Houston locals Barbara Heilman and Becca Davison were excited to find out that they were going to be on ABC’s Shark Tank on May 6. It’s been a long time coming for the mother-daughter duo, who learned they would be featured last month. The pair had been swimming around in the Tank’s waters since they auditioned for the business-based show in February 2019. They even flew out to Los Angeles to pitch to the sharks last September.

Their product? UnbuckleMe: a small U-shaped tool that helps people with arthritis or other disabilities unbuckle children’s car seats by hooking around the buckle and lessening the force it takes to unclip.

The pair sells their tool in shops across Houston, such as The Pampered Pickle and Bering’s, , and in nationwide chains Buy Buy Baby and Nordstrom, as well as on Amazon for $14.99. However, Davison says they were excited to showcase their product on a larger scale to parents and grandparents across the country.

“To be able to know that this Shark Tank platform will be able to tell them about this solution to that problem is really gratifying to us,” Davison says. 

The problem

Everything started in 2016 when Heilman realized she couldn’t unbuckle her granddaughter’s car seat. She had been excited to take her granddaughter out and about around Houston—and Davison was excited about the free childcare—but because she couldn’t get the buckle, they were stuck at home.

When shopping around for different car seats, Heilman and Davison realized that car seat buckles are federally mandated to require nine pounds of pressure to unclip, which serves to prevent rambunctious kiddos from unbuckling themselves. But for Heilman, who has arthritis in her thumb, that wasn’t going to work.

“When I realized I couldn’t push the button on the baby car seat to get my granddaughter out,” Heilman says, “I realized I had to create an item for myself.”

Heilman, a retired occupational therapist who used to work for the Mayo Clinic, went home and started fiddling with some splint-making material she had in her garage and soon created the first iteration of the UnbuckleMe tool. “I used the idea of leverage to reduce the force,” she says. After showing it to Davison, the two began to do some market research to see what it would take to actually sell it.

They also had to perfect their tool. The UnBuckleMe is made from a thermoplastic sheet material, typically used for making hand splints. “You heat it, it stretches, it sticks to itself, it bends, it’s awesome,” Heilman says. She guesses they made around 70 different versions of the tool before settling on what they felt was the easiest to use.

“We have a whole box full of early prototypes that are really funny to look at,” Davison laughs.

Finally, they were ready. After a successful Kickstarter campaign in February 2017, where they raised more than $12,000, UnbuckleMe hit the mass market in October of that same year.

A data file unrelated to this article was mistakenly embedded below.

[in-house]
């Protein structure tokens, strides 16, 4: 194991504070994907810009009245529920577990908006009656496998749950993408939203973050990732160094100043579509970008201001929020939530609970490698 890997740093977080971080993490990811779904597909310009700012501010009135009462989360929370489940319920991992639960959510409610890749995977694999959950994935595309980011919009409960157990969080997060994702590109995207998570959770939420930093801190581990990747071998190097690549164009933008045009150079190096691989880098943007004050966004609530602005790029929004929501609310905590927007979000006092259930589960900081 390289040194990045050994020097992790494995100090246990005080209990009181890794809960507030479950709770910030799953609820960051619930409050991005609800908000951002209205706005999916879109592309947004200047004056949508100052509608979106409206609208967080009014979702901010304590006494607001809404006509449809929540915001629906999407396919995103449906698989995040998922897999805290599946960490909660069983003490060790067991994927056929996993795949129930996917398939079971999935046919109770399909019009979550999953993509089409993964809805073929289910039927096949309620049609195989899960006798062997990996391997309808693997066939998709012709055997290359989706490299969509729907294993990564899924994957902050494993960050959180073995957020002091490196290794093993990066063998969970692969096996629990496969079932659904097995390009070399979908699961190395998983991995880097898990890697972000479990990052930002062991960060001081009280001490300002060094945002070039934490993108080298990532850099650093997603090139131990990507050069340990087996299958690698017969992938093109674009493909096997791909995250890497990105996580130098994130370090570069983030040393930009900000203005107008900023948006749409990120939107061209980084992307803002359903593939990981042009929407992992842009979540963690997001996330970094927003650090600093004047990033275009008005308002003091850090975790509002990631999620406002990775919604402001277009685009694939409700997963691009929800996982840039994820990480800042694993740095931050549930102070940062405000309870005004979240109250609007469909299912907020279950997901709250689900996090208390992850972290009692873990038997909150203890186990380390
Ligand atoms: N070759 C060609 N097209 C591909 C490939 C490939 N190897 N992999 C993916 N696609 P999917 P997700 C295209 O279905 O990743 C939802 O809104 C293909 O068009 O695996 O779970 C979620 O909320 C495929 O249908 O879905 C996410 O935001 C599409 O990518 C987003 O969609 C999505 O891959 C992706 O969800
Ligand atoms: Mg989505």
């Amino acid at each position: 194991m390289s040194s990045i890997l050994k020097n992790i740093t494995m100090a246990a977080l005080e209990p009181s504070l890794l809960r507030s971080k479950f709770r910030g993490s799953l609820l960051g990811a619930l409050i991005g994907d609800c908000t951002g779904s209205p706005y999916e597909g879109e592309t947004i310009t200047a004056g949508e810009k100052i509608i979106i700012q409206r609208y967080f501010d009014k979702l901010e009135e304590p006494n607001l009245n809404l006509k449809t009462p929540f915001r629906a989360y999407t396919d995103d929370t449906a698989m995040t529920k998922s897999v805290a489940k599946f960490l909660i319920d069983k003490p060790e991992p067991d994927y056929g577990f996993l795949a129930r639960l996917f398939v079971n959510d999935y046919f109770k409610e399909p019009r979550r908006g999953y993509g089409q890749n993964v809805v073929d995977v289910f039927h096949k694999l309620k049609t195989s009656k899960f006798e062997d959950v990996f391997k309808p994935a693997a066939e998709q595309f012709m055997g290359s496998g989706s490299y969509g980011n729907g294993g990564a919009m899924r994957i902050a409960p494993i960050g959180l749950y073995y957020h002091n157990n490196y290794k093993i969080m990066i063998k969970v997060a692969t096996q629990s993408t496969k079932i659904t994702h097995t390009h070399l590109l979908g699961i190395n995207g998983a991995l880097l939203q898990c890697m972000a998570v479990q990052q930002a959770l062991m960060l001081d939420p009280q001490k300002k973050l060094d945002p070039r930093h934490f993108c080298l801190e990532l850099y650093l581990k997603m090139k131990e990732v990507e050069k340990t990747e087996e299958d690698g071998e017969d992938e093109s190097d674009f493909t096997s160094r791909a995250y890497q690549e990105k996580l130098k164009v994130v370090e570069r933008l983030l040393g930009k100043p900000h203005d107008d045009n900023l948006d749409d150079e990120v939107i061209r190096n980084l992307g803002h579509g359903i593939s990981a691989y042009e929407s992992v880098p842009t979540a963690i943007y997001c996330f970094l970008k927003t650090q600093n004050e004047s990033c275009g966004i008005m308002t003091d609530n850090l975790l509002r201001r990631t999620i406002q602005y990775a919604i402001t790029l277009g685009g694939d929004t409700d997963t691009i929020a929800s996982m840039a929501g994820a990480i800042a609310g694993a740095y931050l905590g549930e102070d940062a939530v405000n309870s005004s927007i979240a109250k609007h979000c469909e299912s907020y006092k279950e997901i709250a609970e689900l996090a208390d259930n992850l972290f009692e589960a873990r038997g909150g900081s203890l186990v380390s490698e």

While the product is targeted towards grandparents, Davison says they quickly discovered other populations who could utilize it as well, such as moms with long fingernails or parents who want to give their older children some autonomy.

Swimming with Sharks

Heilman and Davison, who’s a big fan of Shark Tank, first auditioned for the show back in 2018. They flew up to New York City for an open call, and stood in line with hundreds of others to pitch their product to producers.

But the producers didn’t bite. 

The two tried again at an open call in Dallas early last year, and got a nibble. Davison says they spent months sending emails back and forth with producers. And once they found out that they would get to present to the actual sharks, they began to formulate different pitches for the different sharks they might encounter.

“We kind of had an angle for every single shark we thought might be there,” Davison says. “Why we would be a great partner to work with them.”

Once they got to Los Angeles, Davison says the whole experience was surreal. Her whole family flew out, and her daughter—and the car seat—were part of the presentation. Heilman says that although she was terrified, they had been working on this for so long that she just pushed through the fears. “Scared is just not an option.”

And while they can’t speak much to what actually happened on the show—see for yourself tomorrow night on ABC—both Davison and Heilman say the overall experience was smooth sailing.

“It was kind of surprising,” Davison says. “You’d expect, you know, a reality TV show—it’s just a bunch of sharky people, no pun intended.” However, both women say the show’s producers and organizers were cheering them on the whole time and helping them feel comfortable with the process.  

“They really care about entrepreneurs,” Davison says. “They want you to succeed.”

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